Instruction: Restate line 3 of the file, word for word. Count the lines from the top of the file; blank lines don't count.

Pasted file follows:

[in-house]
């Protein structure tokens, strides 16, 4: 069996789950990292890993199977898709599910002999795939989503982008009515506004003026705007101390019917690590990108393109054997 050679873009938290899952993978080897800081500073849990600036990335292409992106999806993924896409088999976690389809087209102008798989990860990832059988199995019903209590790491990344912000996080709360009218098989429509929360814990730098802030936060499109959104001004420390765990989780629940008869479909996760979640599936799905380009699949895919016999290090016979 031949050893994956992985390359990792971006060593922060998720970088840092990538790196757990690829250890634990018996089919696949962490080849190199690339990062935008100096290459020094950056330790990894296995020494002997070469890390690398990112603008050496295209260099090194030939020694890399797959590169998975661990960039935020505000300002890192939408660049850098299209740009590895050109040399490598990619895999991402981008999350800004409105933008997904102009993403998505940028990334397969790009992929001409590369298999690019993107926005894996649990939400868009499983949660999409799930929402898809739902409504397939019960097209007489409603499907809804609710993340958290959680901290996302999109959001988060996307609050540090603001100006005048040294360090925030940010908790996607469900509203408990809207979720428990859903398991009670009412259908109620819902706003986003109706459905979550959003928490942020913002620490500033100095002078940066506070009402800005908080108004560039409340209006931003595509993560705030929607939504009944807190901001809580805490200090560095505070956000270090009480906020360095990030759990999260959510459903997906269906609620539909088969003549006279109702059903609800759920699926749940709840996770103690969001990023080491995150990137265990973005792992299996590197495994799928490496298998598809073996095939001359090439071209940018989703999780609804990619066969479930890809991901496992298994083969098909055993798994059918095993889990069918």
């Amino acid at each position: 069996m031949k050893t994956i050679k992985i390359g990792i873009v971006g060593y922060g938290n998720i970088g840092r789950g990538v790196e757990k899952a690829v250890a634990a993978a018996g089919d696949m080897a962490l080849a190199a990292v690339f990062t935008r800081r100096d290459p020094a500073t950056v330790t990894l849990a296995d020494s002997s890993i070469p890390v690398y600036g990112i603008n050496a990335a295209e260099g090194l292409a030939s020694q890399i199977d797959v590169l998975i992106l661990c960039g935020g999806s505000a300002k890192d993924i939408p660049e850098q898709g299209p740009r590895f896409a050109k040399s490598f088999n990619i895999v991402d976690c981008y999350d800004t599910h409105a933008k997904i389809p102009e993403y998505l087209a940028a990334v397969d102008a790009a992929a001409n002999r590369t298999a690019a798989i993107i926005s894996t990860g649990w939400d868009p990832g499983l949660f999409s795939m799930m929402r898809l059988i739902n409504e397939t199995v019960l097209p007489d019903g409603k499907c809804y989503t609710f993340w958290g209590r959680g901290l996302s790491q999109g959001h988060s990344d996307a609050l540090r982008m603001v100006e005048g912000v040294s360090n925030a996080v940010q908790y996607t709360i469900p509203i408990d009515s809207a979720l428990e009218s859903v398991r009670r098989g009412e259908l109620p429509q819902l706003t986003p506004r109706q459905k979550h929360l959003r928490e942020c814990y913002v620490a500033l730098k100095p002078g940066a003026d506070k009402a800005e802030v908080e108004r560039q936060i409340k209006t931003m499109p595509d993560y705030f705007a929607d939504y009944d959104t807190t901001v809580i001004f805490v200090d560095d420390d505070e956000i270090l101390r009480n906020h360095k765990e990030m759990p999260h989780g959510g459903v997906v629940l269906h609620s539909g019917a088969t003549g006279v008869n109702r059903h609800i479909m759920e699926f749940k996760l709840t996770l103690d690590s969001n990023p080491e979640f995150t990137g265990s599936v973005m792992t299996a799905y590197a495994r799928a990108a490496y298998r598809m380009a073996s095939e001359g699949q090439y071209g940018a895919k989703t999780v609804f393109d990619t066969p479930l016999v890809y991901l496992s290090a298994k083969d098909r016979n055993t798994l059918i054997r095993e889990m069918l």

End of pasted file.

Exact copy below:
């Amino acid at each position: 069996m031949k050893t994956i050679k992985i390359g990792i873009v971006g060593y922060g938290n998720i970088g840092r789950g990538v790196e757990k899952a690829v250890a634990a993978a018996g089919d696949m080897a962490l080849a190199a990292v690339f990062t935008r800081r100096d290459p020094a500073t950056v330790t990894l849990a296995d020494s002997s890993i070469p890390v690398y600036g990112i603008n050496a990335a295209e260099g090194l292409a030939s020694q890399i199977d797959v590169l998975i992106l661990c960039g935020g999806s505000a300002k890192d993924i939408p660049e850098q898709g299209p740009r590895f896409a050109k040399s490598f088999n990619i895999v991402d976690c981008y999350d800004t599910h409105a933008k997904i389809p102009e993403y998505l087209a940028a990334v397969d102008a790009a992929a001409n002999r590369t298999a690019a798989i993107i926005s894996t990860g649990w939400d868009p990832g499983l949660f999409s795939m799930m929402r898809l059988i739902n409504e397939t199995v019960l097209p007489d019903g409603k499907c809804y989503t609710f993340w958290g209590r959680g901290l996302s790491q999109g959001h988060s990344d996307a609050l540090r982008m603001v100006e005048g912000v040294s360090n925030a996080v940010q908790y996607t709360i469900p509203i408990d009515s809207a979720l428990e009218s859903v398991r009670r098989g009412e259908l109620p429509q819902l706003t986003p506004r109706q459905k979550h929360l959003r928490e942020c814990y913002v620490a500033l730098k100095p002078g940066a003026d506070k009402a800005e802030v908080e108004r560039q936060i409340k209006t931003m499109p595509d993560y705030f705007a929607d939504y009944d959104t807190t901001v809580i001004f805490v200090d560095d420390d505070e956000i270090l101390r009480n906020h360095k765990e990030m759990p999260h989780g959510g459903v997906v629940l269906h609620s539909g019917a088969t003549g006279v008869n109702r059903h609800i479909m759920e699926f749940k996760l709840t996770l103690d690590s969001n990023p080491e979640f995150t990137g265990s599936v973005m792992t299996a799905y590197a495994r799928a990108a490496y298998r598809m380009a073996s095939e001359g699949q090439y071209g940018a895919k989703t999780v609804f393109d990619t066969p479930l016999v890809y991901l496992s290090a298994k083969d098909r016979n055993t798994l059918i054997r095993e889990m069918l």